ActionAid are collecting thousands of petition signatures from around the UK on symbolic ‘grains of wheat’, which were combined to create a ‘field’ of wheat outside the Houses of Parliament, to bring the call direct to the doorstep of Government.
The campaign is concerned that biofuel development around the world is a factor in encouraging international investors to grab land cheaply in developing countries to create biofuel plantations, meaning people are forced off the land which they rely on for their food, water and livelihoods.
Campaigners are calling for the UK government to take a lead in the negotiations in the European Union, which is currently in the process reforming European biofuels policy. It important that we take action as a key plank of attempts to secure a fairer, more just, approach to global food and poverty issues.
You can find out more about the campaign here:
I was delighted to attend and celebrate at the recent Premier League Schools football tournament, at Anfield – a national competition to find the best under 11 mixed team, and under 13 girls teams.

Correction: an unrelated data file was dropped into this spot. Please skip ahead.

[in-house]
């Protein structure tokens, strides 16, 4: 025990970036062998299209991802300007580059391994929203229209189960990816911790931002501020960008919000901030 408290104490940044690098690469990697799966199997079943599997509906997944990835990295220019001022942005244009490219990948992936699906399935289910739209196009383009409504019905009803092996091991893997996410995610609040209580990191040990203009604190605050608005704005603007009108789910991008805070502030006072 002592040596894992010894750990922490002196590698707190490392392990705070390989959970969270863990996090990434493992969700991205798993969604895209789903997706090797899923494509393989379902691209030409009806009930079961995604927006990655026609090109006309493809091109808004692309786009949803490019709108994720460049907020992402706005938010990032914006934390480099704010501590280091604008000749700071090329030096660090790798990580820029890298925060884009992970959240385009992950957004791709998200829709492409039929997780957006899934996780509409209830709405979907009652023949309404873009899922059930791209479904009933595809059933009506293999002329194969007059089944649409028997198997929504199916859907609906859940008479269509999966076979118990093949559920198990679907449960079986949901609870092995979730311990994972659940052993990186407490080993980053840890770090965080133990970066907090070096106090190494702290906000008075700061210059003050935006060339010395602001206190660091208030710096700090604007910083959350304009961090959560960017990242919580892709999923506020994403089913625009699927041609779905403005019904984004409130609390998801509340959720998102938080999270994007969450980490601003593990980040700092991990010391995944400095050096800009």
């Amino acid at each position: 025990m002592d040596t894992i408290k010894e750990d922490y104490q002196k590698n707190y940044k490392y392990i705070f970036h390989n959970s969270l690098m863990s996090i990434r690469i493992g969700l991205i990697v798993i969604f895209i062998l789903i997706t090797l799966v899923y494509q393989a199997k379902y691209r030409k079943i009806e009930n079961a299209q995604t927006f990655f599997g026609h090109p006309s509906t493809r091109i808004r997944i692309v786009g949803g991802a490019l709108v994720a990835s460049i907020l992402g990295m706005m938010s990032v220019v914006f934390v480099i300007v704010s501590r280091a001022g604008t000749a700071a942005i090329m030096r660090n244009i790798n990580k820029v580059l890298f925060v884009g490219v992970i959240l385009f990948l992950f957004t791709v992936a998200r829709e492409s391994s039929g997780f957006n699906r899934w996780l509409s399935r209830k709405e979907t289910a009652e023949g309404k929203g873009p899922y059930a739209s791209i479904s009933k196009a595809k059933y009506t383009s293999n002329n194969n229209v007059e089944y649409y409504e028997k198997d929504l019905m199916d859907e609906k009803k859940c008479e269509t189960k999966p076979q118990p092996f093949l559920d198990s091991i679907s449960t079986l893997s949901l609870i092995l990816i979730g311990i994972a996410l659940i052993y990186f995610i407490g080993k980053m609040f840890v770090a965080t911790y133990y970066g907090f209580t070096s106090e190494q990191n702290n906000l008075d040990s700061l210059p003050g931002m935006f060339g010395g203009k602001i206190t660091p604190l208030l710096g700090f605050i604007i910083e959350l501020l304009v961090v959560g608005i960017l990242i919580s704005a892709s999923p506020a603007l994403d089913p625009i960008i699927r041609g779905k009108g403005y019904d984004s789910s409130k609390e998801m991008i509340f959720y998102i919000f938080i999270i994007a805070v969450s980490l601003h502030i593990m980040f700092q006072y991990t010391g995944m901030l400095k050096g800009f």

It was great to see so many talented young footballers – and particularly positive to see young women getting involved, showing that the Women’s game here in England continues to have a promising future.
I was also pleased to see schools from Merseyside being involved, including Plantation Primary School and St John Bosco Arts college, illustrating the strong and positive state of football locally. I’d like to congratulate all who took part and I hope to see some of the excellent talent on display going on to even greater success, and maybe even forming part of future England and GB teams on the international stage.